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Mendocino Coast Botanical Gardens, 47 acres of botanical bliss fronting the Pacific Ocean

Growing rhododendrons in hot weather

A good starting point is to choose plants naturally adapted to hot weather. Rhododendrons native to the southeastern US are good choices. Included are Rhododendron catawbiense var. maximum and R. minus var. minus, as well as hybrids with these species in their background. Other possibilities are species and hybrids in the section Ponticum which have exceptional cold hardiness. It is useful to know that plants that tolerate cold usually tolerate heat, since most books on rhododendrons list only the lowest temperatures withstood by each variety.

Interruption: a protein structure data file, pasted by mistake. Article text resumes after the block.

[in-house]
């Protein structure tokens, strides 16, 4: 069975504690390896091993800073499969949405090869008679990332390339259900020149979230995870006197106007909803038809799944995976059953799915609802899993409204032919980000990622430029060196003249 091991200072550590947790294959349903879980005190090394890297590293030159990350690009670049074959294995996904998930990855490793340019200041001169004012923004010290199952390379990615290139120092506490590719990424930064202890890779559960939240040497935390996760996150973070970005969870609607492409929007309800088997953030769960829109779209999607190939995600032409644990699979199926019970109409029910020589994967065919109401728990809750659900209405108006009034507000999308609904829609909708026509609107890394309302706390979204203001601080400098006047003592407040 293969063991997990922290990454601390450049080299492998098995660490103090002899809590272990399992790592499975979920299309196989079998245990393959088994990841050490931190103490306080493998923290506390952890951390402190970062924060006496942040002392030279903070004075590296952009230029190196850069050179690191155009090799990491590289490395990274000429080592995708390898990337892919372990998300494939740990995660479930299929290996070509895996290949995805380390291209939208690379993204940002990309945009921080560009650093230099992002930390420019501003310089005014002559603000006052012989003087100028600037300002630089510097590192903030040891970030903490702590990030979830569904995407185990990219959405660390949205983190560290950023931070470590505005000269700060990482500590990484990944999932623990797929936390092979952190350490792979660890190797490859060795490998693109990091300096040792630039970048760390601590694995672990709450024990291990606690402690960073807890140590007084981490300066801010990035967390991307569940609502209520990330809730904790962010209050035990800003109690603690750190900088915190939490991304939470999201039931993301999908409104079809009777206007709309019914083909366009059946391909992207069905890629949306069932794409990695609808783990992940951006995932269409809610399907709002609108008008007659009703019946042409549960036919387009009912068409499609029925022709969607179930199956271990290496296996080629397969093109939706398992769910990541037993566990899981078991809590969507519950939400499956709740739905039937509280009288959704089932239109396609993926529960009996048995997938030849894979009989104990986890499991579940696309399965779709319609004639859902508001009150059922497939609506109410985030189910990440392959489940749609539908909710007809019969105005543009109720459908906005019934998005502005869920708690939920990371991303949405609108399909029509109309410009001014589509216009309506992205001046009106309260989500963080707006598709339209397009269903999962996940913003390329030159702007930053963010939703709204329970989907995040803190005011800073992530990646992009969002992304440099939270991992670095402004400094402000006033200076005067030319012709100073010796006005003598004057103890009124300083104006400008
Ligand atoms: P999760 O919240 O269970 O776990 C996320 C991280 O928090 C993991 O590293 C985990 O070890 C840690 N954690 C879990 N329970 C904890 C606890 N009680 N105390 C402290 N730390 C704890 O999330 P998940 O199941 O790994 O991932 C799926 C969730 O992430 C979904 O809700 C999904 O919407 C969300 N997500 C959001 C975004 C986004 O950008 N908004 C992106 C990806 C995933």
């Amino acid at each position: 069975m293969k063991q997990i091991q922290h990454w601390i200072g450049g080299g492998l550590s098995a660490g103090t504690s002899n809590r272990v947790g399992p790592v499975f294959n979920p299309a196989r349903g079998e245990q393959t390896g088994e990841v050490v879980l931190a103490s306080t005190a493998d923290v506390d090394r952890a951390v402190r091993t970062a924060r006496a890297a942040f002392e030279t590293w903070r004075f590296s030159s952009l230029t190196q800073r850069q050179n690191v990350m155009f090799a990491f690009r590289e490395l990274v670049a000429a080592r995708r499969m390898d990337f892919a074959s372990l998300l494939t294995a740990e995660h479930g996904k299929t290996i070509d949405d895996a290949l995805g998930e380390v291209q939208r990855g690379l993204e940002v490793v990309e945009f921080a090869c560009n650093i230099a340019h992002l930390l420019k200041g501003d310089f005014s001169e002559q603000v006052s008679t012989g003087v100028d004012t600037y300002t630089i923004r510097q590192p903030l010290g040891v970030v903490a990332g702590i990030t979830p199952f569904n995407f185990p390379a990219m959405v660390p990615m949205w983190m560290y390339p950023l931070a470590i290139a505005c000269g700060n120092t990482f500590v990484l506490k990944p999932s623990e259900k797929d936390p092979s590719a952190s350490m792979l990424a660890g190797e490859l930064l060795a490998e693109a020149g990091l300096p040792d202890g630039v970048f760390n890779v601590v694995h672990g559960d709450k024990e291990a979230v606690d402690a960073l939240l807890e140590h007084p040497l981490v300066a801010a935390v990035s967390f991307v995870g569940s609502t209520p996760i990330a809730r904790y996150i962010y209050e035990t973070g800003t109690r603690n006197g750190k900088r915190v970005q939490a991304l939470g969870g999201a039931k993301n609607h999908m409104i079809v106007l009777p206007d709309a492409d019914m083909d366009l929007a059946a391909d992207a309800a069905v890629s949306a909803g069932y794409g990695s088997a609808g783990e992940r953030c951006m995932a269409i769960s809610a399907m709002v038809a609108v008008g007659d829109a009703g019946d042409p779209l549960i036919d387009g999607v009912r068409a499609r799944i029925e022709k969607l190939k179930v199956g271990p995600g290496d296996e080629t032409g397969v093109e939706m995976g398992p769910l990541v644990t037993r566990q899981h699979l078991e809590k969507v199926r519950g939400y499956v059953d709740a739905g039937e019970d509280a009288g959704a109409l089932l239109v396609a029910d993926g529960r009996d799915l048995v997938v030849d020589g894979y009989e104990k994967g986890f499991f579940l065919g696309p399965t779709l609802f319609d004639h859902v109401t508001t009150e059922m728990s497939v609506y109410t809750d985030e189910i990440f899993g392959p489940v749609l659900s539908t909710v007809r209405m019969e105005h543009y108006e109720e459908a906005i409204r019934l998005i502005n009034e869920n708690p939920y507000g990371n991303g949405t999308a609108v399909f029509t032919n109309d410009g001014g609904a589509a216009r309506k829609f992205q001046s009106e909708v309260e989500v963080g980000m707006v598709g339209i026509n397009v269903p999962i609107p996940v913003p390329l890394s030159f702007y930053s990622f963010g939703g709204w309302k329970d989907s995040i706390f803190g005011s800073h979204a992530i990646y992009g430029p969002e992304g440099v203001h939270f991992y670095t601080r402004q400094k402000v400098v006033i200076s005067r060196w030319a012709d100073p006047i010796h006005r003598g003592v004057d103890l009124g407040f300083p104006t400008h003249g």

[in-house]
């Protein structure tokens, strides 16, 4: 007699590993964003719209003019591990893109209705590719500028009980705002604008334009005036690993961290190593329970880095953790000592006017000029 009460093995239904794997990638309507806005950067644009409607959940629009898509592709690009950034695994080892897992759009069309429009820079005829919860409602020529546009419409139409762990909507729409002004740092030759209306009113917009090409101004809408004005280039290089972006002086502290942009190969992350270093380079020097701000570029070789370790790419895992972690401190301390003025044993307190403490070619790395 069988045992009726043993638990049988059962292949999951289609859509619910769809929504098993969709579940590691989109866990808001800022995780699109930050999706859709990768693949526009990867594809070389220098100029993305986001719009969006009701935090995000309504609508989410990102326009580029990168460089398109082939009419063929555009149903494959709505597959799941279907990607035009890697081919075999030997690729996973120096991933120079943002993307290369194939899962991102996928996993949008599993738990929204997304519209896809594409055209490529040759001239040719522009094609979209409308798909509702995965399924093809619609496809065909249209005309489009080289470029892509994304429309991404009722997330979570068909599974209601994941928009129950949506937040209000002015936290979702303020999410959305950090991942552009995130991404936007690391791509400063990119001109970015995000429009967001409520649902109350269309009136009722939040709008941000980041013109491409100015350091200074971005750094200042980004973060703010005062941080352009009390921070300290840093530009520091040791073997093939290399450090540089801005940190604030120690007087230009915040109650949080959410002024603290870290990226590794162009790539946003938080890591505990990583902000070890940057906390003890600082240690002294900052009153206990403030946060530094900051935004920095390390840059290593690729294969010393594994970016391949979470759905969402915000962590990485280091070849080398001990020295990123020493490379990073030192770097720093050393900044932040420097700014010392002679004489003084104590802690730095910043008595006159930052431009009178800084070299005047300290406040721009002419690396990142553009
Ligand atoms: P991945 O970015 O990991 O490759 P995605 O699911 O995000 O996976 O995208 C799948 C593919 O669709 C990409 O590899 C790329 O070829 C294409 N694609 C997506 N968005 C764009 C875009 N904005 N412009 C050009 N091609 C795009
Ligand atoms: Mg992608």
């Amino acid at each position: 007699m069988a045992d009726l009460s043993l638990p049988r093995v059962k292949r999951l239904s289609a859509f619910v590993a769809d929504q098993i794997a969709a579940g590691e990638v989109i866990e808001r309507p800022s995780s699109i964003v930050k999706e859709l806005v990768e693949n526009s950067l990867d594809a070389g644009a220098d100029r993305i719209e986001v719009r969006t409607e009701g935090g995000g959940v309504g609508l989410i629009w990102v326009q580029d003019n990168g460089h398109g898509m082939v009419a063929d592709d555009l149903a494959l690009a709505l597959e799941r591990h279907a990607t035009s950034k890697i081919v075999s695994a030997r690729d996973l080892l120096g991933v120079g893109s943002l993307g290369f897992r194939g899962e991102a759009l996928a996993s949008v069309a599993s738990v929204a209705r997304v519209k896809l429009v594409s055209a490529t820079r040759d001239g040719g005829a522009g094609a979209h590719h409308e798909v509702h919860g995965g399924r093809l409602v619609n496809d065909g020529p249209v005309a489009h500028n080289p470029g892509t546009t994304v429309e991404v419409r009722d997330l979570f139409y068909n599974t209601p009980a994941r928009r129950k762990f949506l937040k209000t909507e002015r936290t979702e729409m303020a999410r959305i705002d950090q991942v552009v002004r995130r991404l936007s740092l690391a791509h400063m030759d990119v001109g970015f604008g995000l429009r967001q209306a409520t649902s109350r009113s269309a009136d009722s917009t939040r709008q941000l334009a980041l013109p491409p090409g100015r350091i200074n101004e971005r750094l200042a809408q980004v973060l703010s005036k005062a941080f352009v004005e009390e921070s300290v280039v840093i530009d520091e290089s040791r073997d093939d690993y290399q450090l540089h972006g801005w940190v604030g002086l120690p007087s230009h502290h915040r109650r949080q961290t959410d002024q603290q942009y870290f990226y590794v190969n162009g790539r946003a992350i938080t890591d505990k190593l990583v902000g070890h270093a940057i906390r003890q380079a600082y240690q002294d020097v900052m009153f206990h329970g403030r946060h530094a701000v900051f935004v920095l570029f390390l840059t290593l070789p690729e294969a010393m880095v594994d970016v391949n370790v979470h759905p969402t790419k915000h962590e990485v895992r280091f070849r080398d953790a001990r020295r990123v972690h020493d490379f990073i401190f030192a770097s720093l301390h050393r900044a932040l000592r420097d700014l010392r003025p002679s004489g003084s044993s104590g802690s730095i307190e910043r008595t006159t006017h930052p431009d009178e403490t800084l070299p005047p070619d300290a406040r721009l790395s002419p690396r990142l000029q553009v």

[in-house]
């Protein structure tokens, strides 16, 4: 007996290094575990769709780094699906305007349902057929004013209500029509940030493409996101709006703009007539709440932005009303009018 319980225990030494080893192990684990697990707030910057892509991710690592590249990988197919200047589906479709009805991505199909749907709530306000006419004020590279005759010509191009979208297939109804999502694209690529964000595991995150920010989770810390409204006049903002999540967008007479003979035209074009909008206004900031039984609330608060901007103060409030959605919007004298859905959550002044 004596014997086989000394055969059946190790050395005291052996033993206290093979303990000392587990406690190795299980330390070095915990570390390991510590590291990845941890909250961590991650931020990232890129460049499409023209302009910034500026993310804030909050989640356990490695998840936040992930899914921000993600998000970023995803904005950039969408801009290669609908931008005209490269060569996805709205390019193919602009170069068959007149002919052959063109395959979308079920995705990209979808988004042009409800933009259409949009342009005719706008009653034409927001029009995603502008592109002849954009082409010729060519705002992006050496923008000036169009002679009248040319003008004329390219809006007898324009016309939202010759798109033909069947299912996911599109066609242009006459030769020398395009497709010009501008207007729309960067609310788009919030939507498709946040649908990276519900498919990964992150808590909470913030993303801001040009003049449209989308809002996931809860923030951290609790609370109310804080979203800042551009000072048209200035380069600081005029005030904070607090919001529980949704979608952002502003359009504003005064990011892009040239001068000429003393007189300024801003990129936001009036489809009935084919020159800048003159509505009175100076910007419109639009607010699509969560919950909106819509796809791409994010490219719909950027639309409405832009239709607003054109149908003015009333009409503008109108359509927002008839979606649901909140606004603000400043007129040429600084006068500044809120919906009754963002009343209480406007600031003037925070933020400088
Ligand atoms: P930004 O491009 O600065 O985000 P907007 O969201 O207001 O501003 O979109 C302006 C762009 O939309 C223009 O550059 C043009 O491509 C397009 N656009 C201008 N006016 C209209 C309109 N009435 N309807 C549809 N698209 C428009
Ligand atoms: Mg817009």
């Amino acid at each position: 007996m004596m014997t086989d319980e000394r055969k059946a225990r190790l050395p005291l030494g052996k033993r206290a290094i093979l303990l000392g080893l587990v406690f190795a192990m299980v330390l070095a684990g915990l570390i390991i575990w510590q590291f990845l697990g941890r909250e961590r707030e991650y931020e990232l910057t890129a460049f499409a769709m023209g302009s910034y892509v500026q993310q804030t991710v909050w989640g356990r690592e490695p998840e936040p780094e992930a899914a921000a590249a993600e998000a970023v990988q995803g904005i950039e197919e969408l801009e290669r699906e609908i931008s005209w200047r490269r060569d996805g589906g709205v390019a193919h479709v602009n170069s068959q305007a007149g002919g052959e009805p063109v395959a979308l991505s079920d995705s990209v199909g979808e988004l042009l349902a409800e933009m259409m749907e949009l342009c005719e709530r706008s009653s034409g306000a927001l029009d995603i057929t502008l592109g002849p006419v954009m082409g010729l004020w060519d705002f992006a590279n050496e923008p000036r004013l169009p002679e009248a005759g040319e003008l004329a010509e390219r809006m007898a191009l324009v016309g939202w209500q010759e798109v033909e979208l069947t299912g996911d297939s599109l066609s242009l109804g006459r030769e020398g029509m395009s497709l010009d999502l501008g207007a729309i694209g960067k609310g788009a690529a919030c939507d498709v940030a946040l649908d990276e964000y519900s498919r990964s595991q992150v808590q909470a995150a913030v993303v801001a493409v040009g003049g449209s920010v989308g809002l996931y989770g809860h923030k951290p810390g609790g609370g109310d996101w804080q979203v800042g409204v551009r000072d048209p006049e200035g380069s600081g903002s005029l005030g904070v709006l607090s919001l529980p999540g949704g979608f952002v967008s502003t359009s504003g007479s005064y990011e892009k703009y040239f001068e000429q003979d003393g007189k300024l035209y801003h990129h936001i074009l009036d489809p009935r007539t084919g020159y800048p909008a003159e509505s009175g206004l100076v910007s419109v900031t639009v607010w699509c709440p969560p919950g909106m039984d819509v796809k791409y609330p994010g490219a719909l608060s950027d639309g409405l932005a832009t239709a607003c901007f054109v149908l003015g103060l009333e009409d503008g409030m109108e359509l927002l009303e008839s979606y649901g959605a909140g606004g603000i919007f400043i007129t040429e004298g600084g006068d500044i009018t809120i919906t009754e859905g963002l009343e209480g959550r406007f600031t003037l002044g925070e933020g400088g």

Areas with high humidity, such as those near large bodies of water, are ideal for growing rhododendrons. Rhododendrons will not grow without a good source of water. The type of soil, amount of shade, and general temperature of your area all affect the amount of watering rhododendrons must be given. Rhododendrons in sandy soil will need more water will be needed than in heavier loam and clay soil stays too wet. While more frequent watering is essential at higher temperatures, damage may result if plants are sprayed with a hose on a hot day because water drops can act like magnifying glasses and burn the leaves. Spray rhododendrons plants in early morning or after the sun has set to avoid this problem

Trees provide shade, necessitating less watering, but rhododendrons do not like deep shade all day. They will not bloom as freely if they do not get enough light. They prefer broken shade with intermittent sun exposure most of the day with more protection in the hottest hours.